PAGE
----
Life under ISIL control is difficult:
The Islamic State group is employing multiple tactics to subdue the Sunni Muslim tribes in Syria and Iraq under its rule, wooing some with gifts — everything from cars to feed for their animals — while brutally suppressing those that resist with mass killings.
The result is that the extremists face little immediate threat of an uprising by the tribes, which are traditionally the most powerful social institution in the large areas of eastern Syria and northern and western Iraq controlled by the group. Any U.S. drive to try to turn tribesmen against the militants, as the Americans did with Sunnis during the Iraq war, faces an uphill battle.
Yes. Uphill, indeed. We simply can't count on uprisings to do the job for our air power (directed by somebody on the ground even if it isn't our uniformed personnel) and our Iraqi and Kurdish ground allies in Iraq.
And in Syria, the job is even more difficult, as I noted. We aren't helping to make it easier, as this article noting recent rebel advances in the south reveals:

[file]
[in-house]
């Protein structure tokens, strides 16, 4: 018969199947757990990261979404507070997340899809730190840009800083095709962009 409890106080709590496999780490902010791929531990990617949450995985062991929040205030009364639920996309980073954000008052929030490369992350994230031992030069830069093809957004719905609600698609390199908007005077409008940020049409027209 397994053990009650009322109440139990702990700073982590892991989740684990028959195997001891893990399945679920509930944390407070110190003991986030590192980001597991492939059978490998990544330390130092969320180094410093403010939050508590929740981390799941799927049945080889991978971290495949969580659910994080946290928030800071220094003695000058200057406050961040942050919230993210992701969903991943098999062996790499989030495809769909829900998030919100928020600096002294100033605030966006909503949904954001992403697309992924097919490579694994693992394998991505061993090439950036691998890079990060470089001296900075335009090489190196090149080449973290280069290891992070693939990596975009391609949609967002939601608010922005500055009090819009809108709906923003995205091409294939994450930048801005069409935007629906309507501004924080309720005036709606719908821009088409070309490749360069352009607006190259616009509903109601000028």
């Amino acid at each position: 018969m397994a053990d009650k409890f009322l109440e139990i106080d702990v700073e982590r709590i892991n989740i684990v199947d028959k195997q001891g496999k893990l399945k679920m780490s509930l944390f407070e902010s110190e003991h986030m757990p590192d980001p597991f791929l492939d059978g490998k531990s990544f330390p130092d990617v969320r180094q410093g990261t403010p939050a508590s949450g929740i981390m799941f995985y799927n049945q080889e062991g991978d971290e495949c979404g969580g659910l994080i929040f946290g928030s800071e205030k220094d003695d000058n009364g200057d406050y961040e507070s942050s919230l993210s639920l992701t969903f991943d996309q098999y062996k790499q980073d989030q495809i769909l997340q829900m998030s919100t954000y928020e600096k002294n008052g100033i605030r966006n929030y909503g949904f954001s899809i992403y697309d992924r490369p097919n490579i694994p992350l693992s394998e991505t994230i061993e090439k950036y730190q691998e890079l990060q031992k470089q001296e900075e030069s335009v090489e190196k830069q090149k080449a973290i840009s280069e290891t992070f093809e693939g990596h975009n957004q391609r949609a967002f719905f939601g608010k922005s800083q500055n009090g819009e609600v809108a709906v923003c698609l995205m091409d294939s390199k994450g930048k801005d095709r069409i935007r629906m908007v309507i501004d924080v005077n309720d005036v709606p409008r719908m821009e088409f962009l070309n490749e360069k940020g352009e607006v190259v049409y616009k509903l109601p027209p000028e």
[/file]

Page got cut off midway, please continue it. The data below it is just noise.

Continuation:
Rebels in the south say they hope the new push will be just enough to pressure Assad to negotiate a peaceful solution to the conflict.
Jbawi said the international support for the assault "is not enough to let the rebels win the battle militarily. They are backing (us) to pressure Bashar Assad's regime to bring him to the negotiating table."
"Enough to pressure Assad to negotiate!"
This level of "pressure" nonsense is straight out of our State Department.
It's like these rebels have Marie Harf as their spokesperson.
Imagine the rebel ranks in this Southern Front we've created--"Join us and we shall pressure Assad to negotiate some restraint on his powers!"
Not exactly, "Then we shall fight in the shade," is it?
Is it any wonder that rebels who wish to defeat Assad defect to the jihadis?
Rebel uprisings by Sunni Arabs will not be a magic bullet that solves our ISIL problem. Or our Assad or Iran problems, for that matter.